At step three, the ALJ first found that Ms. Alertas did not have an impairment or combination of impairments that met or medically equaled the severity of a listed impairment in 20 C.F.R. Pt. 404, Subpt. P, App. 1. AR 26. The ALJ then found that Ms. Alertas's mental impairments did not meet or medically equal the regulatory listings, and that Ms. Alertas had "mild" restrictions in her activities of daily living. Id. The ALJ determined that Ms. Alertas's RFC includes the ability to perform light work, limited to unskilled work and routine tasks, and that she can occasionally climb ramps and stairs, balance, stoop, kneel, crouch, and crawl, but should never climb ladders, ropes or scaffolds. AR 27. The RFC also includes that Ms. Alertas has limited depth perception, should avoid concentrated exposure to hazards, and should have no interaction with the public. Id.

In determining Ms. Alertas's RFC, the ALJ found that the evidence established that Ms. Alertas's medically determinable impairments could reasonably be expected to cause some of her alleged symptoms, but that her symptom testimony is not fully credible. AR 28. The ALJ considered evidence that Ms. Alertas has no physically determinable causes for the severe pain and balance problems she alleges, that she had a history of overusing her medications, that some of her symptoms appear to be adequately controlled by treatment, and that neuropsychological testing showed that Ms. Alertas tends to overstate her symptoms. AR 28-29. The ALJ also considered written testimony from Ms. Alertas's brother-in-law regarding her activities of daily living, and the record evidence of many treating and examining physicians. AR 29-30.

At step four, the ALJ determined that Ms. Alertas cannot perform any of her past relevant work. At step five, taking into account Ms. Alertas's age, high school education, work experience, RFC, and the testimony of a Vocational Expert ("VE"), the ALJ found that Ms. Alertas is capable of performing jobs that exist in significant numbers in the national economy and is therefore not disabled. AR 32.

DISCUSSION

Ms. Alertas argues that the ALJ erred by: (1) not including an alleged pain disorder and headaches as severe impairments at step two of the sequential analysis; (2) improperly rejecting part of the testimony of a treating physician; (3) improperly rejecting part of Ms. Alertas's symptom testimony for lack of credibility; (4) improperly rejecting the testimony of a lay witness; (5) failing to include necessary limitations in Ms. Alertas's RFC; and (6) failing to consider Ms. Alertas a "person of advanced age." Each argument will be addressed in turn.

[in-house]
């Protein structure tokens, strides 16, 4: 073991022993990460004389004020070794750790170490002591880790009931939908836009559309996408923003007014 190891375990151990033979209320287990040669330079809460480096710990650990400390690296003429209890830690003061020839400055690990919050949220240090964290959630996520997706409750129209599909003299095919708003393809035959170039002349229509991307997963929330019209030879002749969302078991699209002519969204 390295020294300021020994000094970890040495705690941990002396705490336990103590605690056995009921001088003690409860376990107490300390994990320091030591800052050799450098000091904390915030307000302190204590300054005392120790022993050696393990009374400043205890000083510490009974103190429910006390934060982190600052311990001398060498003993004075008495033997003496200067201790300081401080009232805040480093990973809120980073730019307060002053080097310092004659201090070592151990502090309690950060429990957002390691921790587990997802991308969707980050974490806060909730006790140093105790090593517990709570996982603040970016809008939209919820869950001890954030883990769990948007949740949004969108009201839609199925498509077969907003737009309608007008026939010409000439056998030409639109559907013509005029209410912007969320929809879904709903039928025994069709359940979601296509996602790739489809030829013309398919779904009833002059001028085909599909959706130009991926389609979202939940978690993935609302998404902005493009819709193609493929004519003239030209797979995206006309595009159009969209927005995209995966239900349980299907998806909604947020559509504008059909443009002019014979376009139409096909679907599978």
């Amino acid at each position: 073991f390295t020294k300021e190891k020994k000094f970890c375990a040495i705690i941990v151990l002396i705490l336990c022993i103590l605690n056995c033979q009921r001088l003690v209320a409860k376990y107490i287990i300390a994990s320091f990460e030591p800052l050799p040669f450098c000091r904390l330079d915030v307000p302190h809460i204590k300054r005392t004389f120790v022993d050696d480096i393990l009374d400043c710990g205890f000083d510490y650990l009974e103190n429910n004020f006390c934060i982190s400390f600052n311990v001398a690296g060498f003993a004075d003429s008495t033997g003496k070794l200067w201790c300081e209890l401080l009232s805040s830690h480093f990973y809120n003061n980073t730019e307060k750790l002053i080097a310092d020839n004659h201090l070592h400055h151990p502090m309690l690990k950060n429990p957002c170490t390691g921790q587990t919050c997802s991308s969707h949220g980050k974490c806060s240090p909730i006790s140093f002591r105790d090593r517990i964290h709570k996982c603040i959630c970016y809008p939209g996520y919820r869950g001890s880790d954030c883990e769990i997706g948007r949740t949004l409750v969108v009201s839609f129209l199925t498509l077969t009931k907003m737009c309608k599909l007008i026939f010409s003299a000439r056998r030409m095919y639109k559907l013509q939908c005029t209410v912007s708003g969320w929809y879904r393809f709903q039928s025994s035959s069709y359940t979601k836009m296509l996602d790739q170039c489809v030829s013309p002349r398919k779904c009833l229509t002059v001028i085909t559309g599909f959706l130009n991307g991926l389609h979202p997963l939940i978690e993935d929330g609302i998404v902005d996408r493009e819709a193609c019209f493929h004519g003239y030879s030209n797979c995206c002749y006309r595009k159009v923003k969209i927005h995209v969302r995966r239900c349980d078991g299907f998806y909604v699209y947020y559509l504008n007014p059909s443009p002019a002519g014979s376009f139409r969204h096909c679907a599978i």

A. Determination of Severe Impairment at Step Two

Ms. Alertas argues that the ALJ erred by failing to find that her alleged pain disorder and headaches are severe impairments at step two of the sequential analysis. The ALJ concluded that Ms. Alertas's severe impairments at step two include "anxiety, depression, right optic nerve meningioma, and degenerative disc disease of the lumbar and cervical spine." AR 25.

The step two inquiry is a de minimis screening device to dispose of groundless claims. Bowen v. Yuckert, 482 U.S. 137, 153-54 (1987). The claimant bears the burden of establishing that she has a severe impairment at step two by providing medical evidence. 20 C.F.R §§ 404.1512, 416.912. An impairment or combination of impairments is not severe " only if the evidence establishes a slight abnormality that has no more than a minimal effect on an individual's ability to work." Webb v. Barnhart, 433 F.3d 683, 686 (9th Cir. 2005) (emphasis in original). The ALJ is required to consider the combined effect of all of the claimant's impairments on his or her ability to function. Howard ex rel. Wolff v. Barnhart, 341 F.3d 1006, 1012 (9th Cir. 2003). If the ALJ determines that a claimant is severely impaired at step two, the ALJ continues with the sequential analysis, considering all of the claimant's limitations, whether or not they are severe. Social Security Ruling ("SSR") 96-9p, available at 1996 WL 374184, at *5.

Ms. Alertas was diagnosed with a "chronic pain syndrome" by Dr. John Oppenheimer on January 8, 2008. AR 733, 741, 748. She was provisionally diagnosed with a "Pain Disorder, Associated with Both Psychological Factors and a General Medical Condition" by Dr. James Bryan on March 12, 2010. AR 848. The ALJ discounted this diagnosis at step two because of a lack of "longitudinal history of diagnosis or treatment, " but considered its combined effect with Ms. Alertas's other impairments later in the sequential analysis. AR 26. Ms. Alertas also complained of chronic headaches that the ALJ did not find severe at step two because Ms. Alertas's testimony in 2010 and 2011 was "slightly inconsistent" as to the symptoms of those headaches, and medical records indicate that her headaches were stable and controlled with medication. AR 25.